“Thank you for what will remain with me forever. It is hard to describe what this means to me or how profoundly it affects my emotions. For me, this is a memorial, it is a tribute, it is a reflection of an event almost too terrible to contemplate. But it is also a warning, a warning of the wickedness of which humanity is capable. I leave here with that warning in my mind. I also leave, however, with a sense of hope, because amidst all the evil and tragedy, those that survived built a better world and had the grace and wisdom then to build this testament to suffering and to the human spirit.”
“The Chilcot report will come out in a few weeks’ time and tell us what we need to know, what I think we already know: There were no weapons of mass destruction, there was no ability to attack within 45 minutes and a deal had been done with Bush in advance.”
Early in the morning of April 9, 1948, commandos of the Irgun (headed by Menachem Begin) and the Stern Gang attacked Deir Yassin, a village with about 750 Palestinian residents. The village lay outside of the area to be assigned by the United Nations to the Jewish State; it had a peaceful reputation. But it was located on high ground in the corridor between Tel Aviv and Jerusalem. Deir Yassin was slated for occupation under Plan Dalet and the mainstream Jewish defense force, the Haganah, authorized the irregular terrorist forces of the Irgun and the Stern Gang to perform the takeover.In all over 100 men, women, and children were systematically murdered. Fifty-three orphaned children were literally dumped along the wall of the Old City, where they were found by Miss Hind Husseini and brought behind the American Colony Hotel to her home, which was to become the Dar El-Tifl El-Arabi orphanage.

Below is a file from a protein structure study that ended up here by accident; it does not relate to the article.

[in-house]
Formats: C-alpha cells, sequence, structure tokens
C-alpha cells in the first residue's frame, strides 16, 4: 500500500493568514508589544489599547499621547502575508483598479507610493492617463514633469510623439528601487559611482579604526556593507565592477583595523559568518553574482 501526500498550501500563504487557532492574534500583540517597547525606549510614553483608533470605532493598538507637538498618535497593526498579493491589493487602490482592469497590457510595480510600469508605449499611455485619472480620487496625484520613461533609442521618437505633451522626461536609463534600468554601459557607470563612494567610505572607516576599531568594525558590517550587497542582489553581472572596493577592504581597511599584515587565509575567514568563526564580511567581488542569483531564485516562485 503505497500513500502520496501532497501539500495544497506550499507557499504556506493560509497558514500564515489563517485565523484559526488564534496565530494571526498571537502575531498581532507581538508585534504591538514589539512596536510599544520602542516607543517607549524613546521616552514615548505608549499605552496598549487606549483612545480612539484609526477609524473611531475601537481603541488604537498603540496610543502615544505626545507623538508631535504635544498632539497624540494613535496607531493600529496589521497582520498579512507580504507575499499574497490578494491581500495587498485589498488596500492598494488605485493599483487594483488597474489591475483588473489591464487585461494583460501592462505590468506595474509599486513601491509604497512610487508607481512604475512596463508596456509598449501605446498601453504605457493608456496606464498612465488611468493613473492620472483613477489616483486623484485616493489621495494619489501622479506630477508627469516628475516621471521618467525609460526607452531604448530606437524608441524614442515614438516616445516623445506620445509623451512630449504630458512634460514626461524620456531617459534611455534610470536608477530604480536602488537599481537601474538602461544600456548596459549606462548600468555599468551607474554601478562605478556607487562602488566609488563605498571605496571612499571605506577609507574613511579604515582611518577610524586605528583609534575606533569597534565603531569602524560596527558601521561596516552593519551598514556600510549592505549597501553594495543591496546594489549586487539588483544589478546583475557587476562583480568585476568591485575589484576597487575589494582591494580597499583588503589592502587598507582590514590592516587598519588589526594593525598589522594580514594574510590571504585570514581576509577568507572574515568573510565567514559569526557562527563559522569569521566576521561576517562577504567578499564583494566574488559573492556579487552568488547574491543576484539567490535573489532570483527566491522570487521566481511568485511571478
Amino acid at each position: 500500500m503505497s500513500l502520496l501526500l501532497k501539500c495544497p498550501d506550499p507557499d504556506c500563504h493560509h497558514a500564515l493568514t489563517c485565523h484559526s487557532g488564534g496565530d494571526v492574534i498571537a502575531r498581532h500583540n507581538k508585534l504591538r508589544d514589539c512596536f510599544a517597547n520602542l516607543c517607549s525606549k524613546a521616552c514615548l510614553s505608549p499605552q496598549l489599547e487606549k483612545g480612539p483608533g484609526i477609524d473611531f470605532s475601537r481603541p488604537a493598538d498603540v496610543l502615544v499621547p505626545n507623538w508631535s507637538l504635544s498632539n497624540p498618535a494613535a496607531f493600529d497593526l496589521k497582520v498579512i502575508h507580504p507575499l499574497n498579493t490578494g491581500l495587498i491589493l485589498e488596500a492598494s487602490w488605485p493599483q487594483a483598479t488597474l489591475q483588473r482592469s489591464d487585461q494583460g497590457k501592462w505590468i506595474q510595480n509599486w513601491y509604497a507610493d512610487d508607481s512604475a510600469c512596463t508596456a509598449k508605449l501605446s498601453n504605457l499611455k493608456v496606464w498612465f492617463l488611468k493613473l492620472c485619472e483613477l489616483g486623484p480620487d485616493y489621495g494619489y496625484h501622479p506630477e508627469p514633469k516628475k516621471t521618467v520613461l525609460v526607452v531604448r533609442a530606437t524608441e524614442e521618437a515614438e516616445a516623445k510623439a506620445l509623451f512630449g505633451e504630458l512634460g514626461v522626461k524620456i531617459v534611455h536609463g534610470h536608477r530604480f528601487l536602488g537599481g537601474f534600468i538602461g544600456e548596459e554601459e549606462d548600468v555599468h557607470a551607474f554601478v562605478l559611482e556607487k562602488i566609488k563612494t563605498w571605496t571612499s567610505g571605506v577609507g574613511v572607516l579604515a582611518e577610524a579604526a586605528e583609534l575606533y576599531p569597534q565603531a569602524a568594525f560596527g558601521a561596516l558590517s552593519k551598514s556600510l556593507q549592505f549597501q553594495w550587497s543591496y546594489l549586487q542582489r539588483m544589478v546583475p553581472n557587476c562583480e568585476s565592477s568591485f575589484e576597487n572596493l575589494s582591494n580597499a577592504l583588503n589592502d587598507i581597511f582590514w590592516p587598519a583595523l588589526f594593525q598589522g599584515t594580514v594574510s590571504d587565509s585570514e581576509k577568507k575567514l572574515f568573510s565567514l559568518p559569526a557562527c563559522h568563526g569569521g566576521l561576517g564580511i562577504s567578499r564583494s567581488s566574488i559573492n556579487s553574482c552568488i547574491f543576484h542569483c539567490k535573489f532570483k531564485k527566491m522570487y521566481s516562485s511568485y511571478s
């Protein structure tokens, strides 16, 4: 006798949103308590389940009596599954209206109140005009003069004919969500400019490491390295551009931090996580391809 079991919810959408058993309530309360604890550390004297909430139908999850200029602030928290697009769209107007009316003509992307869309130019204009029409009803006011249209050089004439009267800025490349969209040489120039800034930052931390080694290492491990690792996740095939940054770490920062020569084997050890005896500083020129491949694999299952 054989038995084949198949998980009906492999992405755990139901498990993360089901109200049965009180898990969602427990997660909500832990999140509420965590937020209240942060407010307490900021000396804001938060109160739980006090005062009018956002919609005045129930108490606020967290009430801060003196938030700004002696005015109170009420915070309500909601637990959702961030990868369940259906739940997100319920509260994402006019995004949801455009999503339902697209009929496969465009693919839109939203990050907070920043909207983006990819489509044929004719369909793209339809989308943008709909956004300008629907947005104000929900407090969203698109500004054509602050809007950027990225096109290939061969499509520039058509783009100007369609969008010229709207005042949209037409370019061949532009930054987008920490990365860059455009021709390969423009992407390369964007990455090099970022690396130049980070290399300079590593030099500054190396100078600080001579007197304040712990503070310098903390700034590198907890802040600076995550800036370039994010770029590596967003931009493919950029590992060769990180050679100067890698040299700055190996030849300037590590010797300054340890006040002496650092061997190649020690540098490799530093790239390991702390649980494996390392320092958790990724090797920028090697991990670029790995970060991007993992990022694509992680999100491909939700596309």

In April, Israel’s opposition leader Isaac Herzog and leader of the Israeli Labour Party, responded to the antisemitism row by inviting senior members of the Labour Party – including Jeremy Corybn – to visit Yad Vashem as a reminder of the results of antisemitism.